When last I’d written about my brother I believe he’d stopped speaking with me because I wouldn’t consent to being his payee (read that: finance gatekeeper, aka cash concierge). His silent treatment didn’t last long once I received mail for him at my address that included a check made out to him. A homeless guy without an income (with or without a habit) is bound to jump at the chance for some free dough. I got a message to him and before I knew it he was calling me (using some stranger’s phone) tripping over himself apologizing for doubting me and professing his undying brotherly love. The check was for almost 350 dollars and he transformed into a Gollum-esque sycophant, slavering and sibilating all over some poor bastard’s phone, adulating and attempting to inveigle his way into getting his hands on his check as soon as humanly possible. I hate lickspittles. I offered to meet him somewhere to pass on the check to him. It was his after all.
The check was delivered to the tune of yet more fawning, boot licking and flattery. He kept telling me about the new bag he was going to get to keep all of his belongings in. A new bag! A new backpack! Not the ratty, ripped, filthy plastic CVS bag he’d been using. Oh the bags he could buy! I tried to get him to stop perseverating on the bag, but could see that he was really stuck there. And then he realized. It was beyond the bag. And suddenly the list of things this mere 300 dollars was going to buy him began to grow to epic proportions, when I wondered (out loud) how he was going to actually get the money. I mean, one generally has a bank account that one can cash a check through by drawing against funds one has in the bank. Oh that wouldn’t be a problem, he assured me. He would go to one of the myriad check-cashing places in the city and pay his 25 to 50 bucks (or worse, a percentage) to get it cashed. It was worth it, he told me, staring with greedy eyes at the check. Well there’s a racket, I thought to myself. It seemed so exploitive, but what choice did he have? You can’t open a bank account with so little money, not to mention no home address, and reputable banks don’t usually have a “walk-ins welcome” policy hanging in their window. I was brought back to the present by his eagerness to live in the lap of luxury with his newfound bonanza and all it was going to get for him.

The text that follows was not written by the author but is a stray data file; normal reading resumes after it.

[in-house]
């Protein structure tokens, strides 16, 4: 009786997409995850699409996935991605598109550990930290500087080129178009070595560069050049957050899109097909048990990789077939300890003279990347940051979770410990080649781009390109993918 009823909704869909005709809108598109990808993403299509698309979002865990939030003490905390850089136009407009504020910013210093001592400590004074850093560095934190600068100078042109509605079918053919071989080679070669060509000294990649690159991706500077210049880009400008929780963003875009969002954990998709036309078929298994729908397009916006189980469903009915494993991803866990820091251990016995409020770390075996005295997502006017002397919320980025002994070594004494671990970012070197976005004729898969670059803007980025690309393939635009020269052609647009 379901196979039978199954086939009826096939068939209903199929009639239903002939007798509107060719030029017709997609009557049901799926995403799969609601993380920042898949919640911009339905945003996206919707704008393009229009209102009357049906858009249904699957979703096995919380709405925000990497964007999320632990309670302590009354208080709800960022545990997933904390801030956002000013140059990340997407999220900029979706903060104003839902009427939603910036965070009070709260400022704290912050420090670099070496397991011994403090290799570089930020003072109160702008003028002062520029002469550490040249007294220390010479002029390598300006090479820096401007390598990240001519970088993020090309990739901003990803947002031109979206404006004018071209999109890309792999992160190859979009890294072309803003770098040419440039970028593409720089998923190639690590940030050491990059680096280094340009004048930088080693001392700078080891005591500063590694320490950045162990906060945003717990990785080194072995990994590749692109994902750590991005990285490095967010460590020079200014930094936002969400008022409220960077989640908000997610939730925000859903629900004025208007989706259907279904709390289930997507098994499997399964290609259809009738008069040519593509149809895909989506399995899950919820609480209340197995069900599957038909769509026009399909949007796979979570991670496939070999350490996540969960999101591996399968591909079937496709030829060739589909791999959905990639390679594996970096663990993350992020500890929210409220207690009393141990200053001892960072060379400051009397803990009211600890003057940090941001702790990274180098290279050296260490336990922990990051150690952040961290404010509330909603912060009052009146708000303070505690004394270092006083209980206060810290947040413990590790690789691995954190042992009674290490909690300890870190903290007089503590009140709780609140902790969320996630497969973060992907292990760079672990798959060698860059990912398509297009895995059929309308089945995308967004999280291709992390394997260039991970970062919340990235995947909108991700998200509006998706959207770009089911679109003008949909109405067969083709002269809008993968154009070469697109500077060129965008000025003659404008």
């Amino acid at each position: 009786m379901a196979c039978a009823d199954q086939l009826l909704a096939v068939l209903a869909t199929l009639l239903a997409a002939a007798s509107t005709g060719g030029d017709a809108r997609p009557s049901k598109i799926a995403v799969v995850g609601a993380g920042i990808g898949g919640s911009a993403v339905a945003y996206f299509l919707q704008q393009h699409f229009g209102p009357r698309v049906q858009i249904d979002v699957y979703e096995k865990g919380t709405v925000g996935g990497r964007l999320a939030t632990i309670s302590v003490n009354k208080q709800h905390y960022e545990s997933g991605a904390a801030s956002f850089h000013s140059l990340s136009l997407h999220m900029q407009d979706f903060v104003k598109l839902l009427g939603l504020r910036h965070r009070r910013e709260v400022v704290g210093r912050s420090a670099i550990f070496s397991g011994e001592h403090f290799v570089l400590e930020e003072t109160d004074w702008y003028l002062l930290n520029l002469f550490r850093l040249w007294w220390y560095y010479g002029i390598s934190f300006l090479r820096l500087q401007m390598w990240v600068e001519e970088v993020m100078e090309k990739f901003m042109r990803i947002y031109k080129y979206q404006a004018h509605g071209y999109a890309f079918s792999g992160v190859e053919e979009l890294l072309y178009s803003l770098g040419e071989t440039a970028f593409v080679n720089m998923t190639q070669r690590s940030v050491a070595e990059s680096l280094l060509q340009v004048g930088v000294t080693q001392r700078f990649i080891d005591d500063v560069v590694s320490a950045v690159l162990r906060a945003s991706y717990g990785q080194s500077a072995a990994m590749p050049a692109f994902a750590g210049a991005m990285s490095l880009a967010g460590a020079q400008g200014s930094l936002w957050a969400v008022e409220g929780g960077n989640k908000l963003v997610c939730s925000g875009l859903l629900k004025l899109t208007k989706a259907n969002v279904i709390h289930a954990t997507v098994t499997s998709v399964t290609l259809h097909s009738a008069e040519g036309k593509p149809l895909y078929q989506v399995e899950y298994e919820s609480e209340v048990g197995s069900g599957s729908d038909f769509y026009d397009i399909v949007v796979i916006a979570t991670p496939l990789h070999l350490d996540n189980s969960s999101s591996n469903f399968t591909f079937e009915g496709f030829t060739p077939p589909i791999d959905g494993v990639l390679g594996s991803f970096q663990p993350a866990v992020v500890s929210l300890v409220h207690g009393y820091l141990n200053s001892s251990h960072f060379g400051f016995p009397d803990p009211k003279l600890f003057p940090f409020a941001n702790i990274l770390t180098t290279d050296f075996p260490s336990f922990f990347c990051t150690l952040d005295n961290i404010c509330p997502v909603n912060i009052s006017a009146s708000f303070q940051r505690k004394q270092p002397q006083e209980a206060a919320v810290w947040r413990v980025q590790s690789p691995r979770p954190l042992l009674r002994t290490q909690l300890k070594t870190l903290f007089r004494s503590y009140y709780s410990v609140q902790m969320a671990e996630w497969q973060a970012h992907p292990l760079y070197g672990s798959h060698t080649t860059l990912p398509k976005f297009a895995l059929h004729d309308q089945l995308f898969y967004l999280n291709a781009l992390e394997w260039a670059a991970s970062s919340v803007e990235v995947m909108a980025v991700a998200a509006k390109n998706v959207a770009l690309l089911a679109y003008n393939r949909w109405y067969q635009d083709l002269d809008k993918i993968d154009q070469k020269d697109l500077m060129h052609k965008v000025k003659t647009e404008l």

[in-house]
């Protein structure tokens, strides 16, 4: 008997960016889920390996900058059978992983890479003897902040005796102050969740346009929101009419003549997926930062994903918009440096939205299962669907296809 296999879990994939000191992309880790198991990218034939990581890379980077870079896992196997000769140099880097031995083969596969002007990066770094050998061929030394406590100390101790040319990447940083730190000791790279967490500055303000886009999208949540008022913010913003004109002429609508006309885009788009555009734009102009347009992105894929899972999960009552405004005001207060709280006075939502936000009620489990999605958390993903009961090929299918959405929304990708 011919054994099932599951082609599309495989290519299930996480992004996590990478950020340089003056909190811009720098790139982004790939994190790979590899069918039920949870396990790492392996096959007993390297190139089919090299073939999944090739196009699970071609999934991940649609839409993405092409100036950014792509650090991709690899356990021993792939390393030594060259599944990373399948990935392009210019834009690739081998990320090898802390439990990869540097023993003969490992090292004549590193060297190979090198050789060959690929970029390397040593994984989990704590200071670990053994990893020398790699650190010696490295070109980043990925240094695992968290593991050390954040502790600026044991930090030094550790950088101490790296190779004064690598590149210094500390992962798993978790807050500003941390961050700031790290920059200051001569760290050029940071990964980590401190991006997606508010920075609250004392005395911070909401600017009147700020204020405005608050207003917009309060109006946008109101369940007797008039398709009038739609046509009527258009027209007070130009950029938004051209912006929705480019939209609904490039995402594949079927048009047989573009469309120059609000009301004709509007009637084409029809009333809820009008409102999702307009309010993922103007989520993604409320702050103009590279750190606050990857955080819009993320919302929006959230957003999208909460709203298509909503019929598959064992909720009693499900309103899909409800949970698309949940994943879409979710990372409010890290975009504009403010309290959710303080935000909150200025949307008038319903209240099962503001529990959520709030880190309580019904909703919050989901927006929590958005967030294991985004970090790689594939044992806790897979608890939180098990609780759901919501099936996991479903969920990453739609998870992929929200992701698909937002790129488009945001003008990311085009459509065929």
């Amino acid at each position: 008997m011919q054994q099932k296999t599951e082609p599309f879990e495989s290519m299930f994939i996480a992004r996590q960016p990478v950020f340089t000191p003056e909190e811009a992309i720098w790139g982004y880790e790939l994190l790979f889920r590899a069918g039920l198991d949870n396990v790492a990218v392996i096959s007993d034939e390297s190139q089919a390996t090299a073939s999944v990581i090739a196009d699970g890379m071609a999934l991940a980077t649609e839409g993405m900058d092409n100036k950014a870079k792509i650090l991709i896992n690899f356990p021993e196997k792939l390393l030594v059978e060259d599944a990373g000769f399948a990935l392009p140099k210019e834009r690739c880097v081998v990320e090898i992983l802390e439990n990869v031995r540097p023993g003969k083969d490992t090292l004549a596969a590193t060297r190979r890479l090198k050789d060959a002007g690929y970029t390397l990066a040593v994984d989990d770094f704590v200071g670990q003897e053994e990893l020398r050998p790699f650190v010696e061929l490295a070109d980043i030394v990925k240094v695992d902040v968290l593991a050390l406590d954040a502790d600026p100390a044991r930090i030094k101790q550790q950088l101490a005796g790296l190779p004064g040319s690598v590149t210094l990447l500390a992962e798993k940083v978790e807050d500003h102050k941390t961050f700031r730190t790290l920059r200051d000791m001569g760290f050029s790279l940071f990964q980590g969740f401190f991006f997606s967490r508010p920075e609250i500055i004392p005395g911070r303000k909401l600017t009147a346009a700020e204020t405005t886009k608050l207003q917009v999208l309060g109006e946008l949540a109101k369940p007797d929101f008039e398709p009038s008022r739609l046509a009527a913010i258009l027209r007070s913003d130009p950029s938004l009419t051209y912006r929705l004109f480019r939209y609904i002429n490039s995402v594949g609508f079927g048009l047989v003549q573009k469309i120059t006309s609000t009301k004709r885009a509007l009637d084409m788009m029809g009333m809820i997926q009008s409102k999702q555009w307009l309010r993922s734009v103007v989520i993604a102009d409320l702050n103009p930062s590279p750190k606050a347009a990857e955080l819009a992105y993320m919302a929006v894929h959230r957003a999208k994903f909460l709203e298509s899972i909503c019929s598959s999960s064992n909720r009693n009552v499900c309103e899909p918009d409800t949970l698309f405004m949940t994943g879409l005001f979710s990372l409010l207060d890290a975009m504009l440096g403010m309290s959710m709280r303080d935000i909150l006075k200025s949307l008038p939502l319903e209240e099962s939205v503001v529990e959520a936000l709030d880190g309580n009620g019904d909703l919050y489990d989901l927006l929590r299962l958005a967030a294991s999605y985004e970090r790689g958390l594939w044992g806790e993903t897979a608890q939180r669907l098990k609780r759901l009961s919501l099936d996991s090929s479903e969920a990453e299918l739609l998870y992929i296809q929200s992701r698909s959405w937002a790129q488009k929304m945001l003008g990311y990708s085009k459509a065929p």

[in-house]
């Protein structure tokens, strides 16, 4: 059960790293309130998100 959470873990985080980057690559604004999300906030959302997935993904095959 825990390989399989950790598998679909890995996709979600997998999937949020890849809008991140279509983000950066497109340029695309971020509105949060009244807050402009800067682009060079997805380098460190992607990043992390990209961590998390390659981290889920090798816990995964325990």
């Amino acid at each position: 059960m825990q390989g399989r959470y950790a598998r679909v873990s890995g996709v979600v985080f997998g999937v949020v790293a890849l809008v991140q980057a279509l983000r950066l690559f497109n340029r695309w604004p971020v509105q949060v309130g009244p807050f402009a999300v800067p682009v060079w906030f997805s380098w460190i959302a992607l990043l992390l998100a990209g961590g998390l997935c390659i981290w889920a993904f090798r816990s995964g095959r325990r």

Within a few weeks another two checks arrived at my house for Peter. These, significantly more money. One was for 948 dollars and one was for 2,200. I called Peter and asked him to come to my office so we could talk. Security called me before Peter got from the door to the front desk (less than 10 feet), assuming he was a vagrant. I have to admit, it was somewhat amusing to assure Joe in security that this was, in fact, my brother. I brought Peter to my office and showed him the checks. He bounced out of his chair, literally jumping for joy, spilling shit out of his pockets and knocking off his scally cap in his exuberance.
Though he was eager to race out of the building and cash these checks, I kept him in my office, a firm but tender hand on his arm, trying to talk some sense into him. “You need to open a bank account with this money”, I told him. I had no idea why the checks were made out directly to Peter and not an assigned payee, but I attempted to drill into him through plain unadulterated fear, that if he mismanaged this money he could lose his chance at any future money. I tried to tell him that if he handled this money well and then a payee got set up he might have a chance, a leg to stand on, of convincing someone he could do this himself. “Oh I will Hali. You’ll see. Everyone will see. This is it for me.” He assured me. “This is my big break, my chance, the answer to my prayers. You’ll see. You’ll be proud of me. I’ll be proud of myself for a change. This is the chance I need to make something of my life. I am determined to get out of this wreck I’ve been living and become a respectable human being. You’ll see Hali. You’ll see.” With tears in his eyes, making his lashes sparkle beatifically he told me he was going directly to the bank to open his first ever bank account. He left, a swagger in his step, walking on a cloud and resembling nothing more than baby huey.